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If anyone was going to save the beleaguered box office, it was Marvel's friendly neighborhood web-slinger. After more than a year of feverish anticipation, Spider-Man: No Way Home hit the big screen this weekend, drumming up a record-breaking $260 million in North American ticket sales alone ($7 million more than was initially reported).
Not only is this the best domestic opening of the COVID-19 era, it's also a monetary figure theaters haven't seen since the pandemic started to relentlessly pummel the film industry in March of 2020. Moreover, No Way Home has ensnared the second-highest North American debut in box office history, placing it just below Avengers: Endgame ($357 million). Avengers: Infinity War ($257 million) has officially slipped into third place.
"Just when we thought the numbers couldn't get any bigger for No Way Home, Spidey took another leap up the charts by adding a full $7 million beyond the original Sunday estimates as movie fans clearly reacted to the news of the film's quality and record-breaking box office by heading straight to their local multiplex to get in on the action. It paid off big time for the film and movie theaters," Paul Dergarabedian, Senior Media Analyst at Comscore, tells SYFY WIRE.
In a lot of ways, Tom Holland's third solo outing as Peter Parker shares a lot of the same hype-worthy DNA with the last two Avengers titles, given the promise of an epic crossover adventure that features the return of of classic villains from both the Tobey Maguire and Andrew Garfield eras (Willem Dafoe's Green Goblin, Alfred Molina's Doctor Octopus, Thomas Haden Church's Sandman, Rhys Ifans' Lizard, and Jamie Foxx's Electro among them).
The prevailing rumor that Tobey and Andrew would also be showing up to lend a hand in the fight against this parade of baddies drove audience excitement through the roof, effectively crashing ticket sites when sales first opened in late November. Tickets for opening night became so scarce, in fact, that some scalpers were hawking seats on eBay for tens of thousands of dollars.
"The importance of the record-smashing debut of Spider-Man: No Way Home cannot be overstated as the film resoundingly answered the question as to whether the movie theater as an entertainment option still carries weight with fans in a marketplace that still offers up many headwinds and challenges — from streaming content and myriad entertainment options to continued COVID concerns," adds Dergarabedian. "The film is a full-throttle blast that boasts numerous goosebump-inducing moments and the FOMO factor is off the charts! All of this made for a historic watershed moment for movie theaters that will be talked about for years to come."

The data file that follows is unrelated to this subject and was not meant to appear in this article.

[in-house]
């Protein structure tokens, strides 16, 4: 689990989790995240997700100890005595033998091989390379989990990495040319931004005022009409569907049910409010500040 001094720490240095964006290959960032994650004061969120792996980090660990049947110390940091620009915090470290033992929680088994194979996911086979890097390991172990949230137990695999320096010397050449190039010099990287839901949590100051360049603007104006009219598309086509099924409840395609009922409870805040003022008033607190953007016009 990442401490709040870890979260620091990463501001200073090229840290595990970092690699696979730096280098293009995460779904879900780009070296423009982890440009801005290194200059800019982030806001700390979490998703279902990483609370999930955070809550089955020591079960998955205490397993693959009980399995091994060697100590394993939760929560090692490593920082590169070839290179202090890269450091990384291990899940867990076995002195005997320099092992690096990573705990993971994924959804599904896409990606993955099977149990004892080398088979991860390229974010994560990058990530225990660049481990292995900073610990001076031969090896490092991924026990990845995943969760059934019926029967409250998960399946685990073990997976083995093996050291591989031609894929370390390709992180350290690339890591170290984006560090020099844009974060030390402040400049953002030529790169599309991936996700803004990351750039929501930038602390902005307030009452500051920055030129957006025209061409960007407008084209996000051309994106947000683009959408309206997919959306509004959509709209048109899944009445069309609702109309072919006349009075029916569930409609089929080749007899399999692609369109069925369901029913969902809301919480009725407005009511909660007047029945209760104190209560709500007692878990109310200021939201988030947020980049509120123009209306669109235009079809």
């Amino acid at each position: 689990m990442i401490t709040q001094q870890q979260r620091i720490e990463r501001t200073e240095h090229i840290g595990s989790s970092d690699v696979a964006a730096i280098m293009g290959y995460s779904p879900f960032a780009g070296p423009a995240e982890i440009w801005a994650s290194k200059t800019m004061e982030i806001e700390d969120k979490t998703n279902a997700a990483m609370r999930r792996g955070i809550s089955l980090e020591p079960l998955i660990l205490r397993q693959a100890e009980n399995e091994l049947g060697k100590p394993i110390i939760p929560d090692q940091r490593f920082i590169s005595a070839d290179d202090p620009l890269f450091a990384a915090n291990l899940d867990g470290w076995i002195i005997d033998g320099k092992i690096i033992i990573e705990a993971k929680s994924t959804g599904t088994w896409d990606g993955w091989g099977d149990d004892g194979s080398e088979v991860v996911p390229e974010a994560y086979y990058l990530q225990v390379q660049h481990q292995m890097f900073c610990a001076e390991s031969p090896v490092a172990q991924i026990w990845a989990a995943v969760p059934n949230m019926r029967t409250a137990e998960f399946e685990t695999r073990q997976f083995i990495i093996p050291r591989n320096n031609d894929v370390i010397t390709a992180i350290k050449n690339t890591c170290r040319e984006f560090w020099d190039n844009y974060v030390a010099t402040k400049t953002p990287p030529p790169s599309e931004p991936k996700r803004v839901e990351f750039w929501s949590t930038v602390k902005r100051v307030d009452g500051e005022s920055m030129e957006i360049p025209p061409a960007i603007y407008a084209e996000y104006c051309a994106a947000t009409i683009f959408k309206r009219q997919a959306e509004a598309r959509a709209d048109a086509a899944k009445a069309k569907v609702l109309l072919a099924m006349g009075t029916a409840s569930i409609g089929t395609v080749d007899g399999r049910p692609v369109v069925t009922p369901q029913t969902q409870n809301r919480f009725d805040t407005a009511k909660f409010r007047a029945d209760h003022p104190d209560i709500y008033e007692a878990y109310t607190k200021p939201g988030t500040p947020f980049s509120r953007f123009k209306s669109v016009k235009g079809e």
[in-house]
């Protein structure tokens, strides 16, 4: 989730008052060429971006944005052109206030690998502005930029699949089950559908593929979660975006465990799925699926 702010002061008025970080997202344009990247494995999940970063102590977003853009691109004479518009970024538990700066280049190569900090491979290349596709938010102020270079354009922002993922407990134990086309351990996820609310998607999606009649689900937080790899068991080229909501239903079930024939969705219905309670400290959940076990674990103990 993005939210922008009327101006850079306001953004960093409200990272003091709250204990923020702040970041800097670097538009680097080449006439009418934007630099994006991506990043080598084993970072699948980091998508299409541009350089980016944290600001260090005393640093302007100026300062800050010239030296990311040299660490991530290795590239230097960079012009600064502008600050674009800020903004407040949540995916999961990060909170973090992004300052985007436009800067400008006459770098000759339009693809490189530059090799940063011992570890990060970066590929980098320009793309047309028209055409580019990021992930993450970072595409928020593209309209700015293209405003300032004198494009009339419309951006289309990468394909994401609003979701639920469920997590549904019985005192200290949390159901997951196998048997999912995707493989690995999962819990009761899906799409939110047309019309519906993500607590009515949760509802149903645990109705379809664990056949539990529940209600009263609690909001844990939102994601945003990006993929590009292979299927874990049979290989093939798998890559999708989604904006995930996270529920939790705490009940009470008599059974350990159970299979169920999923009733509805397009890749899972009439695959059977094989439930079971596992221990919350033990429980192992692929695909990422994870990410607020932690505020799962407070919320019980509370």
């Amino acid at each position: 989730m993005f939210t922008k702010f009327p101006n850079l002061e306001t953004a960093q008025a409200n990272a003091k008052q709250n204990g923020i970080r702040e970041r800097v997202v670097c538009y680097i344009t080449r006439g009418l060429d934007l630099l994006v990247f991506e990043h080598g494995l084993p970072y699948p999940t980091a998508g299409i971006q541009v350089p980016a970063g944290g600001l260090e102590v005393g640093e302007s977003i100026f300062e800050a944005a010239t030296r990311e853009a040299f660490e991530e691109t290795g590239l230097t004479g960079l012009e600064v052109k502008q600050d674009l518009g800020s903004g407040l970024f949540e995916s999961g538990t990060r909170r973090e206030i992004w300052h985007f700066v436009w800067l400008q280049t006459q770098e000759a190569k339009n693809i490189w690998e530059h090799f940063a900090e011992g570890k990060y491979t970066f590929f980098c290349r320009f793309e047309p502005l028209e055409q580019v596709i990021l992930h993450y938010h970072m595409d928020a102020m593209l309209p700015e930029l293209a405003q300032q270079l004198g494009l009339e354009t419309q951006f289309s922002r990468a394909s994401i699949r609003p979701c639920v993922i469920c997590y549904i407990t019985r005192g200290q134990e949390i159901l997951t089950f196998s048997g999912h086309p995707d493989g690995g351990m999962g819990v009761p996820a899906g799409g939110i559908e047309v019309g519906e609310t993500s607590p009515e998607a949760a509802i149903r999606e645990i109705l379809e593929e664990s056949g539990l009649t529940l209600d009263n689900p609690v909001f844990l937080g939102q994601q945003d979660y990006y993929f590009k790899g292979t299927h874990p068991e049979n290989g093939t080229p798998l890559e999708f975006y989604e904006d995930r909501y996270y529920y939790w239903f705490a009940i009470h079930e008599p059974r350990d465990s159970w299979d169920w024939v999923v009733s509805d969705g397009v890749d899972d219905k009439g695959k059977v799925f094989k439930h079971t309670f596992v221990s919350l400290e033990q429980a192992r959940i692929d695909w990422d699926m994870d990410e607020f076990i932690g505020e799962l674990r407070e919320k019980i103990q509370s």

Globally, the arachnoid threequel has swung its way to a staggering $600.8 million, which is the third-biggest worldwide opening in box office history — also placing it just behind Endgame ($1.22 billion) and Infinity War ($640.9 million).
"Even though we're still steeped in caution surrounding new COVID variants and different market conditions relating to vaccines and restrictions, the world is showing how eager it is to go back to movie theaters," explains Shawn Robbins, Chief Analyst at Boxoffice Pro. "No Way Home is capturing the global zeitgeist as the holiday season hits full swing, offering both the kind of must-see, all-audience entertainment that Spider-Man and Marvel are known for — and also presenting the opportunity for families and friends to safely return to cinemas for the biggest event film release since before the pandemic. Short-term volatility at the box office is still a factor to keep in mind right now, but these numbers and ticket sales again underscore the power of a great cinematic experience at a time when people need it most."
Picking up immediately after the events of 2019's Far From Home, No Way Home finds Peter attempting to salvage his personal life after his top-secret superhero identity is revealed to the entire world. With no course of action left to him, the tortured high school senior seeks out the help of Doctor Strange (Benedict Cumberbatch), who agrees to cast a spell to wipe the planet's collective memory of who Spider-Man really is behind the mask. The spell ends up going awry and ripping apart the very fabric of the multiverse, allowing the aforementioned villains to come pouring into the Marvel Cinematic Universe.
The film currently holds a near-perfect score of 94 percent on Rotten Tomatoes, placing it just above its two predecessors: Homecoming (92 percent) and Far From Home (90 percent). That makes it the second-highest rated Spider-Man title after Into the Spider-Verse (97 percent).